"Harry Potter" creator J.K. Rowling has written another fairy tale for young readers — but only people with access to her closet might ever get to read it.
"I read that you were considering writing a political book for children, young people?" Amanpour asked Rowling in an interview scheduled to be broadcast Monday.
"Oh, that was a fairy tale," Rowling responded. "It wasn't political in a sort of party political sense. I don't know whether I'll ever publish that."
"I will tell you this," she continued. "The theme of my 50th birthday, which I held at Halloween, even though that's not really my birthday, was 'Come as your own private nightmare.' And I went as a lost manuscript. And I wrote over a dress most of that book. So that book, I don't know whether it will ever be published, but it's actually hanging in a wardrobe currently."
Rowling, who turned 50 in 2015, is in the midst of celebrating the 20th anniversary of the publication of "Harry Potter and the Philosopher's Stone," the first novel in her popular series about the English boy wizard with his trademark lightning bolt scar.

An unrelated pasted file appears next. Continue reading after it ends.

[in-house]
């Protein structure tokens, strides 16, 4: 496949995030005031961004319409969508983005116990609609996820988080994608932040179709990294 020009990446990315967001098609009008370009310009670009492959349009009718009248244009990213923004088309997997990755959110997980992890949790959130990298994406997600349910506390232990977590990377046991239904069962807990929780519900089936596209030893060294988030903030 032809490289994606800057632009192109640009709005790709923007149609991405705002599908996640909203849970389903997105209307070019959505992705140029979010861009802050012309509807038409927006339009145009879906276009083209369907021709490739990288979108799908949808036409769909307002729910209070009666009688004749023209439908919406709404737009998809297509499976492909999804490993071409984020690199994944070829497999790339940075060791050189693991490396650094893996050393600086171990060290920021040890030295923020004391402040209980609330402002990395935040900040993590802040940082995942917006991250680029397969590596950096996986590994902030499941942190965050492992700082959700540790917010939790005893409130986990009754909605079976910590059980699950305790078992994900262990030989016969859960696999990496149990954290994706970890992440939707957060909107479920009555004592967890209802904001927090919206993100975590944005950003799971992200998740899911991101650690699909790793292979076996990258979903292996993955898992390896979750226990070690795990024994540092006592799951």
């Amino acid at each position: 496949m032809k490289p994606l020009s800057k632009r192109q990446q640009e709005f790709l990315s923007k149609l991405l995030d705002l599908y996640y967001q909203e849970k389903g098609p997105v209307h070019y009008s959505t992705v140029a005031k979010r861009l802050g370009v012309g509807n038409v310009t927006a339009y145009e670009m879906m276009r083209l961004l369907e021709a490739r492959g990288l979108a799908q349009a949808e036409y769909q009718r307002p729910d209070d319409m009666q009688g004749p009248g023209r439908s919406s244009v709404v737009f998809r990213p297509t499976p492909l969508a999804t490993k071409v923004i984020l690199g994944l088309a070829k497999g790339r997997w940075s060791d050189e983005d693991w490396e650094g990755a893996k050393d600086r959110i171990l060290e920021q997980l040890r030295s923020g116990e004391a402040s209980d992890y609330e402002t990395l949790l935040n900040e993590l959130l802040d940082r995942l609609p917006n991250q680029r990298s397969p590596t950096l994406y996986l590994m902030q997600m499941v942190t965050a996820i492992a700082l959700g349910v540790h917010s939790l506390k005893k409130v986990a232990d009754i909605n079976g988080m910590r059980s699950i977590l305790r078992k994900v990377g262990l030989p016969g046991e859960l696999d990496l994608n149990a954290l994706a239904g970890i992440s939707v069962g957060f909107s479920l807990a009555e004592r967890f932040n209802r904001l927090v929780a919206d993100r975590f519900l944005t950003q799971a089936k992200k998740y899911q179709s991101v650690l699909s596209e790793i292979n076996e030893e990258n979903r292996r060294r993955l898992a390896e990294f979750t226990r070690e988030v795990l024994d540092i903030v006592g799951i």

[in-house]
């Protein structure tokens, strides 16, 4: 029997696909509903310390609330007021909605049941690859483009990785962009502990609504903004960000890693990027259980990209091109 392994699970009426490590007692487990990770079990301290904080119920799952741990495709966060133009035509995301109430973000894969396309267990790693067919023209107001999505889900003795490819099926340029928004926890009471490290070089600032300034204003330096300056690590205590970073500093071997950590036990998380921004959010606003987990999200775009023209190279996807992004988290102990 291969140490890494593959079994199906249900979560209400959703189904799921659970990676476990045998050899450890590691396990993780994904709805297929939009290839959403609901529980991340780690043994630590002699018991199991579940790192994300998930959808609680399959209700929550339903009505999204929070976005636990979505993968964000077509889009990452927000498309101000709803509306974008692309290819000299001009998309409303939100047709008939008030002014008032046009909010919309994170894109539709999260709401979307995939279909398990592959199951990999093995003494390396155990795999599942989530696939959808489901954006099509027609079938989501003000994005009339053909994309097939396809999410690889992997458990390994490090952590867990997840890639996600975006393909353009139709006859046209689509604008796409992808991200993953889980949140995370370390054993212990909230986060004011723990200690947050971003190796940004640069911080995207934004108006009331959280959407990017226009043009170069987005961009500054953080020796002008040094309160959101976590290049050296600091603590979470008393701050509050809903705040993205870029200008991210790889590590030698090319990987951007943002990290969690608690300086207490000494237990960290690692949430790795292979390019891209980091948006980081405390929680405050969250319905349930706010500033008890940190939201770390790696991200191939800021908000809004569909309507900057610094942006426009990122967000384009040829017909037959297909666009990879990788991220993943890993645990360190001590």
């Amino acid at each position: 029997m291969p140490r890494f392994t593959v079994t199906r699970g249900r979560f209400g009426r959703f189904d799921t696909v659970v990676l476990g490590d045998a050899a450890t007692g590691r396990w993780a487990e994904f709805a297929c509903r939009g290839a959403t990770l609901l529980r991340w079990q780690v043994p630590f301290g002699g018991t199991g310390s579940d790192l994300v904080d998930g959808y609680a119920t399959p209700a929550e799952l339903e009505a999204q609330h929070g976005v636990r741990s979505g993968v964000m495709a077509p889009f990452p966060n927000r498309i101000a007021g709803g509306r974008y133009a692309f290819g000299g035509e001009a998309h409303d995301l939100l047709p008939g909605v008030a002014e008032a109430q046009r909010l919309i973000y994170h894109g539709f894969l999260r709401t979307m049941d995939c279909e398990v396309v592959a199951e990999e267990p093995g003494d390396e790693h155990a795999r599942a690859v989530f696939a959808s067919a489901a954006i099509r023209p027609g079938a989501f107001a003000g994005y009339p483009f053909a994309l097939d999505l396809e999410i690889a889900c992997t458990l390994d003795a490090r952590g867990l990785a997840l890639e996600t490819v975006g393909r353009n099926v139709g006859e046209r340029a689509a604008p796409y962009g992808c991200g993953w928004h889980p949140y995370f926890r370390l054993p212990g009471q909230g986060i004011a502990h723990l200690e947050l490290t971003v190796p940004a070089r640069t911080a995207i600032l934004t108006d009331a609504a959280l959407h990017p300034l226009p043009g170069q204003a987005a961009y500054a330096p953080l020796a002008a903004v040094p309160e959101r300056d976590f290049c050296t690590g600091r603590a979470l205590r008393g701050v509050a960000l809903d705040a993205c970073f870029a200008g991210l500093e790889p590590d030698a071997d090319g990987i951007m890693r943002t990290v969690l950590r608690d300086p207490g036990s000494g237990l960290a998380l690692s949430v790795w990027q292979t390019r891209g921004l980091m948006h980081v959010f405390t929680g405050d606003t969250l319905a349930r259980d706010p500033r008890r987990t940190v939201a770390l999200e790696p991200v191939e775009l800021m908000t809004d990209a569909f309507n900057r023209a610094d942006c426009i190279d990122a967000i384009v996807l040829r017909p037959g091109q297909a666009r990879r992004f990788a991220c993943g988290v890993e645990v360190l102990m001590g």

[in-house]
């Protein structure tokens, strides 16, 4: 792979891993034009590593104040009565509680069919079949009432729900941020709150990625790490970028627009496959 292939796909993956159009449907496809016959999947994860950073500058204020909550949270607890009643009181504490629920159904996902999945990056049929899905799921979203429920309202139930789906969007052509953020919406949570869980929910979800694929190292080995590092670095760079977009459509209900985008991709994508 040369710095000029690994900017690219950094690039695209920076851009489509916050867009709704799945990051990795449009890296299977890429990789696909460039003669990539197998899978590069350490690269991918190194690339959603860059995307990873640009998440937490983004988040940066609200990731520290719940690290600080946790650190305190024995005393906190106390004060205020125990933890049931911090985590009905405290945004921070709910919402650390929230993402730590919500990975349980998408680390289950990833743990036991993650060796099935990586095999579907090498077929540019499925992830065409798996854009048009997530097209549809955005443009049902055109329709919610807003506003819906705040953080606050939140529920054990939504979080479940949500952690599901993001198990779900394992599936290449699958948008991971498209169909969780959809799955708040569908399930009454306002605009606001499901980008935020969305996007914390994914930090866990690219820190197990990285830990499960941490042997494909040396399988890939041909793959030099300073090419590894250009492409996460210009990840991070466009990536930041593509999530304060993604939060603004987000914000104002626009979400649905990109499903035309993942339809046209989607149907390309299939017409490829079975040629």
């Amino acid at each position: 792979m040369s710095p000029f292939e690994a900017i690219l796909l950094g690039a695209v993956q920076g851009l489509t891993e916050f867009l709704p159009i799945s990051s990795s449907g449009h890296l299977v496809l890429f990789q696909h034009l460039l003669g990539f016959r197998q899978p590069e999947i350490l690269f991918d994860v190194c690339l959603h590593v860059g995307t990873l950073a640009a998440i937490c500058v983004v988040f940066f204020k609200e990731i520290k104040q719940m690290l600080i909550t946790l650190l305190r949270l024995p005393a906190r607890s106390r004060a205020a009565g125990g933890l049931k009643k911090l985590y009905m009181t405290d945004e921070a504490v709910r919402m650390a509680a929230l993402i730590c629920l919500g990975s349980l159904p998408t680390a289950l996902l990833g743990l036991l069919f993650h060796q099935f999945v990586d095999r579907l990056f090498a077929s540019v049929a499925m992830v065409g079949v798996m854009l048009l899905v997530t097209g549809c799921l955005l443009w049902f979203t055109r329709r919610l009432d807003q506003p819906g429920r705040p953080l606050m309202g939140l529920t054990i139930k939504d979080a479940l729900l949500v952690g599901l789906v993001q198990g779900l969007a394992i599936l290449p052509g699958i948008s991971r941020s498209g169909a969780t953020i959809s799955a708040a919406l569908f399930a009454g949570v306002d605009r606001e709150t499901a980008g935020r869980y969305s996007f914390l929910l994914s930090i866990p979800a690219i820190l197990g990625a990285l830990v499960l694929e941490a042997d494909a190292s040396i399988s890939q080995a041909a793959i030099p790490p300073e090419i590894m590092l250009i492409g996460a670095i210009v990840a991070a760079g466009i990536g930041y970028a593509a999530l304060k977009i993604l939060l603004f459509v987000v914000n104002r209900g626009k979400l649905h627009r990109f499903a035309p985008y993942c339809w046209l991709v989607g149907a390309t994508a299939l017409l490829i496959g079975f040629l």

The final book in the series, "Harry Potter and the Deathly Hallows," was released 10 years ago. Since then, she's published several supplementary books, some print and some electronic, about Harry and Hogwarts, the wizarding school he attends.
She has also written novels for adults. Her series of mystery novels, published under the pen name Robert Galbraith and featuring the detective Cormoran Strike, kicked off in 2013 with "The Cuckoo's Calling." In March, she announced the title of the fourth book in the series, "Lethal White," though no publication date has been set for the novel.